The Industrial Development Corporation (IDC) increased its profit by 22 percent to R3.3 billion in the 2011/12 financial year.
This was a year in which the IDC made its highest ever level of investment in the local economy, chief executive Geoffrey Qhena reported at the state-owned corporation’s annual general meeting yesterday. The number of funding approvals rose by 33 percent to 293, its public relations manager, Mandla Mpangase, added.
The profits were largely as a result of increased dividend income and gains from the disposal of investments, albeit offset by reduced profits from its subsidiaries, mainly Foskor, Qhena reported.
Economic Development Minister Ebrahim Patel, who attended the meeting, said the corporation had achieved “an unprecedented level of approvals” during the past year. “The high level figures show that they approved R13.5bn last year compared [with] R8.7bn the previous year.”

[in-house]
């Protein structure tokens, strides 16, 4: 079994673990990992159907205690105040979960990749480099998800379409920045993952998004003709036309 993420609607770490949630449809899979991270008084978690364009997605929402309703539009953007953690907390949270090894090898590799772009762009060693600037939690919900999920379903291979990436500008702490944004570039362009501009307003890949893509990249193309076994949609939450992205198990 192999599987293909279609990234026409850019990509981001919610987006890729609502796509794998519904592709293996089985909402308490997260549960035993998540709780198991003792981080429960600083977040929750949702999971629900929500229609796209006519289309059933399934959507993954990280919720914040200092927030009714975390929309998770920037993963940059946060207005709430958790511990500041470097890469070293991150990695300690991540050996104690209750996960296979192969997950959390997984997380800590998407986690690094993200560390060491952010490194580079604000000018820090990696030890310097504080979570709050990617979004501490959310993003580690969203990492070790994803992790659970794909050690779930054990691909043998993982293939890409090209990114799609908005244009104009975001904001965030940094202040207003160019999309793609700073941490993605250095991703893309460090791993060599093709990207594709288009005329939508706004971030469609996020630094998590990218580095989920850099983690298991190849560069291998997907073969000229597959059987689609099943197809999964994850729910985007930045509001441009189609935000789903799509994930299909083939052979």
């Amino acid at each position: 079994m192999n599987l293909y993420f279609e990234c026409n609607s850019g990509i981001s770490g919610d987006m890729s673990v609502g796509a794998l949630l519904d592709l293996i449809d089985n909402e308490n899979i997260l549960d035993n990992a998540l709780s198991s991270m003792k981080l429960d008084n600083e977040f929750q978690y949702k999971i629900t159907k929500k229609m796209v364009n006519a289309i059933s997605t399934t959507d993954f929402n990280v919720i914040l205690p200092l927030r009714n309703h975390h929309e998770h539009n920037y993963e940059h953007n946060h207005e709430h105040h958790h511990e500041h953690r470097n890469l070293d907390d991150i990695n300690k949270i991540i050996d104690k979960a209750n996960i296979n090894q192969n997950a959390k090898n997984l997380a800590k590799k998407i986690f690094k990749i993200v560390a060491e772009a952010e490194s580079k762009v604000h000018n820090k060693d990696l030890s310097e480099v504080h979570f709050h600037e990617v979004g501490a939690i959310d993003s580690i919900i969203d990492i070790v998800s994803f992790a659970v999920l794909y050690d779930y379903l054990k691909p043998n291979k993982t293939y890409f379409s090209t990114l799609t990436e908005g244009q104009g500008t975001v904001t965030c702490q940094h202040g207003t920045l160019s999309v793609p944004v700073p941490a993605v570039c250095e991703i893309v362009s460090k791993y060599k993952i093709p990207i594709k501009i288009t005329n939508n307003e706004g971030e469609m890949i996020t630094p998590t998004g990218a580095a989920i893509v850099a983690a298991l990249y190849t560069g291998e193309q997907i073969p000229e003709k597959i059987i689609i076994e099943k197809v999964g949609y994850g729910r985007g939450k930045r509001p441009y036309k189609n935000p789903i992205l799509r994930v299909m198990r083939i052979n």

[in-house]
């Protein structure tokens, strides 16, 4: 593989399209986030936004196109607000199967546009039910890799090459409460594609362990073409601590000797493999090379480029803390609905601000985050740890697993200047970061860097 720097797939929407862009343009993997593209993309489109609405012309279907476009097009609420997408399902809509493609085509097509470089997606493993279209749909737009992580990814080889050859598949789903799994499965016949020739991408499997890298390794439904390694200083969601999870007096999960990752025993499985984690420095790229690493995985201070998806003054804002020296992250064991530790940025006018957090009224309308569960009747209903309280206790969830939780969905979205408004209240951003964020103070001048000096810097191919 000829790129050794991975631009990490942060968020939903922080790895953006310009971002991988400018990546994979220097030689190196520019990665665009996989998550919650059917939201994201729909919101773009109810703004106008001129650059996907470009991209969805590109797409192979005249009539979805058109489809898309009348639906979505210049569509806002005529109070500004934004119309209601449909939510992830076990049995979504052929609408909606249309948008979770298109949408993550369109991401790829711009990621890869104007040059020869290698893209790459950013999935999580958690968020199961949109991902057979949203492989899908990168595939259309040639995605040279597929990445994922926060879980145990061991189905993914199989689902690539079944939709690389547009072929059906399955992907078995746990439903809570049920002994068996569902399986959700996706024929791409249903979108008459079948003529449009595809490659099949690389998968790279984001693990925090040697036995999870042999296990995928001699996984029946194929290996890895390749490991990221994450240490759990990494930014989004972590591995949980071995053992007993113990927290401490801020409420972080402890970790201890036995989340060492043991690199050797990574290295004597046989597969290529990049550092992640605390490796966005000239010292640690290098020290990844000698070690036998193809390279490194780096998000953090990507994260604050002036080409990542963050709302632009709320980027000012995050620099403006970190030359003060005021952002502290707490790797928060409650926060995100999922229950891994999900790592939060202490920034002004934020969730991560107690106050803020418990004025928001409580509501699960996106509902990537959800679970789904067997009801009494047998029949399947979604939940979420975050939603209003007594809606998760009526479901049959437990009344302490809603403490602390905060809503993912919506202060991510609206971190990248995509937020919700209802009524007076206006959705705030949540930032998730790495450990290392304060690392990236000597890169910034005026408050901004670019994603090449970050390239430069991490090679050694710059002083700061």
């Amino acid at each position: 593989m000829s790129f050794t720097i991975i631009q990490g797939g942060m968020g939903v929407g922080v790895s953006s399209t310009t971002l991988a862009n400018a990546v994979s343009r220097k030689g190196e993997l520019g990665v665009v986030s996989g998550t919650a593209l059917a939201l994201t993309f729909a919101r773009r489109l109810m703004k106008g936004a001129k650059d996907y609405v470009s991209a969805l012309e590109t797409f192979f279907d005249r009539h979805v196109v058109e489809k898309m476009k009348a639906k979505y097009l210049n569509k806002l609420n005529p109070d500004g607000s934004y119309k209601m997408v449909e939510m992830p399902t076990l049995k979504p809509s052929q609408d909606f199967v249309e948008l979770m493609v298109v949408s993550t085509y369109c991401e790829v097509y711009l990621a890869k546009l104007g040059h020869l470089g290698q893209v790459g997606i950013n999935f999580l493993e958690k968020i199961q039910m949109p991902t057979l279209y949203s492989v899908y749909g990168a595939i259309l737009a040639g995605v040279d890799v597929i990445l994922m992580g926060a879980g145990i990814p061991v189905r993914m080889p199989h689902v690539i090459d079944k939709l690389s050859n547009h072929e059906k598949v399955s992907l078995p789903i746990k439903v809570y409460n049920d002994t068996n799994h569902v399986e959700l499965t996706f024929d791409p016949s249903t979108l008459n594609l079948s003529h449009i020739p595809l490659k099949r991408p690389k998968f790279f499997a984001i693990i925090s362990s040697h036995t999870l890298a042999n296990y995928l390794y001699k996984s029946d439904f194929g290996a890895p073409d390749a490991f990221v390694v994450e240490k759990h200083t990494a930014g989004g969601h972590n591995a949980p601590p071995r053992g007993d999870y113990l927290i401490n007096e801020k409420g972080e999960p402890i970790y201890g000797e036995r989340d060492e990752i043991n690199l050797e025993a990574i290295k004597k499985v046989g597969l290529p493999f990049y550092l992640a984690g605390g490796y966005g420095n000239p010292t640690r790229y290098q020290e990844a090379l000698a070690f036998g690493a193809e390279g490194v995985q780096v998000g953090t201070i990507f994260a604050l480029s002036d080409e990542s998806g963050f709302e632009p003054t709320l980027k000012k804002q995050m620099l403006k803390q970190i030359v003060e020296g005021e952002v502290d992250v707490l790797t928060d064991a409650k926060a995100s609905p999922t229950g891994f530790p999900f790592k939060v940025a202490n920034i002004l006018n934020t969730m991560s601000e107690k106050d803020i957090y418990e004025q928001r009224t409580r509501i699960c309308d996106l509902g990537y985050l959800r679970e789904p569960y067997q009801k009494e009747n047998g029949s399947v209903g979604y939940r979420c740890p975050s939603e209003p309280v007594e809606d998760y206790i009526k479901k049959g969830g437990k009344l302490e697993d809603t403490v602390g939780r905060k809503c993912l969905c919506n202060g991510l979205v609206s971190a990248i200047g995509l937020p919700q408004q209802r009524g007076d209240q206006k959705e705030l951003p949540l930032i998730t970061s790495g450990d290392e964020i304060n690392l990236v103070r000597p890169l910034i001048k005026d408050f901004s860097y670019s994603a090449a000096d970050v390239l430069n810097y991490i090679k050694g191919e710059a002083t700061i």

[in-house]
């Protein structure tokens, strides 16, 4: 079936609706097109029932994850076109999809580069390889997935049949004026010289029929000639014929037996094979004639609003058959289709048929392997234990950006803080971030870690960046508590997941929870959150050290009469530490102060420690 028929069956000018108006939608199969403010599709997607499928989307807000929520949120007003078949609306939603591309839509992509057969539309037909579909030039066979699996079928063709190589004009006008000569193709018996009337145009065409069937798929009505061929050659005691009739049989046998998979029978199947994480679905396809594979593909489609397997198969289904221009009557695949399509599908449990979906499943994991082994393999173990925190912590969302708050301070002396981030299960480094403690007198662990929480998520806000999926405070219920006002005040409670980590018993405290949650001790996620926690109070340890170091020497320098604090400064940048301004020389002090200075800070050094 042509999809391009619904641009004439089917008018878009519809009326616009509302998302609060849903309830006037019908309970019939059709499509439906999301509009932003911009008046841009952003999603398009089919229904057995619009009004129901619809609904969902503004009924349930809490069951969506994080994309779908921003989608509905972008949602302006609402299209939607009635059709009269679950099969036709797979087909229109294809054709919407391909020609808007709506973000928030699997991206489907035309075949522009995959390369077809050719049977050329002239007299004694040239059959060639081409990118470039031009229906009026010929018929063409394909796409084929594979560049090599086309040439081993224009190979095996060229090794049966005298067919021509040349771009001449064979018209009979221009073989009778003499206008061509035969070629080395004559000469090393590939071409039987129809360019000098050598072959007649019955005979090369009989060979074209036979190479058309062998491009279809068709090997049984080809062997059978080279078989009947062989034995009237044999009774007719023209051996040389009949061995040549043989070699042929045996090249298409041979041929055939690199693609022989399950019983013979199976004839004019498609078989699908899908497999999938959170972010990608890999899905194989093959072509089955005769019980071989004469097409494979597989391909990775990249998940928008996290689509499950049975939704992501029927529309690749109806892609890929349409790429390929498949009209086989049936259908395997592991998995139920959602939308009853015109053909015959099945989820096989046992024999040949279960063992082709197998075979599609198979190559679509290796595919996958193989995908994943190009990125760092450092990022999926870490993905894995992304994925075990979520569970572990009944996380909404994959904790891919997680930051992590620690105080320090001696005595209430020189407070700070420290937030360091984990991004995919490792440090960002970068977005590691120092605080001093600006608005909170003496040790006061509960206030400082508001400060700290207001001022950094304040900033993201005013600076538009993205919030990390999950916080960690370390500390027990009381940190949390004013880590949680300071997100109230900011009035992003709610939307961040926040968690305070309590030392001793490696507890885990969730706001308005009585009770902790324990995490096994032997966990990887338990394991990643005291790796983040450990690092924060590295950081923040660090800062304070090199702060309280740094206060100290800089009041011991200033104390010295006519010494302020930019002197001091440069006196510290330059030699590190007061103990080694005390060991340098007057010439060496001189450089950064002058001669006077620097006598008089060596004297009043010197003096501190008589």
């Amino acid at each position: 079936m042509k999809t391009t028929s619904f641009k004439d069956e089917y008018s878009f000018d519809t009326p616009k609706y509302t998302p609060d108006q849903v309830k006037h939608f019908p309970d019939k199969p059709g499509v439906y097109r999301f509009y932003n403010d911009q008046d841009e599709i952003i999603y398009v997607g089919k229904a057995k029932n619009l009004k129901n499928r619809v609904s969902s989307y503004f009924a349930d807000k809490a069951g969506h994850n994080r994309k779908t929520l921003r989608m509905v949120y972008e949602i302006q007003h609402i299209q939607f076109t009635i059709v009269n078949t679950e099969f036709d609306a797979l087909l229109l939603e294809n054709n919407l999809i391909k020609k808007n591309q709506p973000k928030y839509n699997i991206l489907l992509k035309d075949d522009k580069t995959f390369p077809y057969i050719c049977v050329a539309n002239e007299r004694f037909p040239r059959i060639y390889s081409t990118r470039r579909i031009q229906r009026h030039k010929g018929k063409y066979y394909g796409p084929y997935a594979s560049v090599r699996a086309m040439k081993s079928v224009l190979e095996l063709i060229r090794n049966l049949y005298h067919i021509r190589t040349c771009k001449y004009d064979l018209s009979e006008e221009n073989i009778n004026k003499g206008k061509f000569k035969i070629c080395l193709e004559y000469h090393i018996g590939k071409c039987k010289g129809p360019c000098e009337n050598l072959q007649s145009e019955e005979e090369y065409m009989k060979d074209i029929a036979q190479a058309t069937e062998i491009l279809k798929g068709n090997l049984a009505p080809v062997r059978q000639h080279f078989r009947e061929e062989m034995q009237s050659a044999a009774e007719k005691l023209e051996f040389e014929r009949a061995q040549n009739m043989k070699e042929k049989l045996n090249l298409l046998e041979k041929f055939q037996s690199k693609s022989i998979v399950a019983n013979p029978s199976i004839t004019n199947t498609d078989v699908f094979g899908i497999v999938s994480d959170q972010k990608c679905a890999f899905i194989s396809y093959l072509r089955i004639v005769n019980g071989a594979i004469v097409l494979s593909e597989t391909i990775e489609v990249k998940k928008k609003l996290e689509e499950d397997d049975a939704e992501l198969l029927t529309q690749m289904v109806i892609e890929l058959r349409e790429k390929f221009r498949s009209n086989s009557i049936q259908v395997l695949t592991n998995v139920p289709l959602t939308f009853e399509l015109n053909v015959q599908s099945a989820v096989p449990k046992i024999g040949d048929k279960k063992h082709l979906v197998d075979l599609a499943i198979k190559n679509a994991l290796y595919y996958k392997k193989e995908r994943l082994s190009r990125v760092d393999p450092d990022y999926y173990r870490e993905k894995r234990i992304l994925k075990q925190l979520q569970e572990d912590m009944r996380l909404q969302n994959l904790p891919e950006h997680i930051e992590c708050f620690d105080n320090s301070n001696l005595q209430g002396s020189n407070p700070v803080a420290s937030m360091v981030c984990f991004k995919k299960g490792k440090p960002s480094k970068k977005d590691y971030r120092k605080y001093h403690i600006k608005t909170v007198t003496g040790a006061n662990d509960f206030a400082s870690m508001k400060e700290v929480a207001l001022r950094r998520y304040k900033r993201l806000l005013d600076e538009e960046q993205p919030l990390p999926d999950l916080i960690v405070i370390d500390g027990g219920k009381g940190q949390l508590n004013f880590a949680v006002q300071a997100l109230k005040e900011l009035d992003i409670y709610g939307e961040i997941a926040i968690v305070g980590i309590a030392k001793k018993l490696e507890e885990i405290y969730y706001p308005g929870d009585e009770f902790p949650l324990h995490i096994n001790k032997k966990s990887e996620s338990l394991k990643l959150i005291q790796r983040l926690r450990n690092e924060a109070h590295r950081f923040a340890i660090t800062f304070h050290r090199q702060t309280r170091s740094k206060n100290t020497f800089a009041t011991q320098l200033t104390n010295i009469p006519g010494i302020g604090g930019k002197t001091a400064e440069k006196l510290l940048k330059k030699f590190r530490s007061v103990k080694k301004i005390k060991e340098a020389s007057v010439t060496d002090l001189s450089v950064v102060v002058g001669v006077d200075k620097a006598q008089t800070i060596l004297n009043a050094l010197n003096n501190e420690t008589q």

Noting that the corporation played a key role in implementing the government’s New Growth Path, Patel said it would rely in part “in crowding in private investment and encouraging new economic activities, thus supporting the creation of new jobs”, while the government expected the IDC to continue “ramping up its performance”.
Qhena said the rise in the approvals would help sustain about 45 900 local jobs compared with 39 400 the previous year. Some 48 percent of these jobs were in rural areas, largely in mining, agriculture and renewable energy.
Almost all funding approvals underpinned the aims of the New Growth Path and the Industrial Policy Action Plan. Communities in far-flung areas would benefit from IDC funding “where possible”, he stressed.
With the massive capital expenditure programmes of the parastatals in mind, the IDC had been focusing on expanding the fabricated meals, capital and transport equipment industries downstream.
IDC chairman Monhla Hlahla said a business unit dedicated to the development of green industries was established in the past year. “The IDC has earmarked R25bn over five years towards the development of green industries,” she said.
Foskor’s profit before tax was down from R535 million last year to R262m this year. . Business Watch, page 16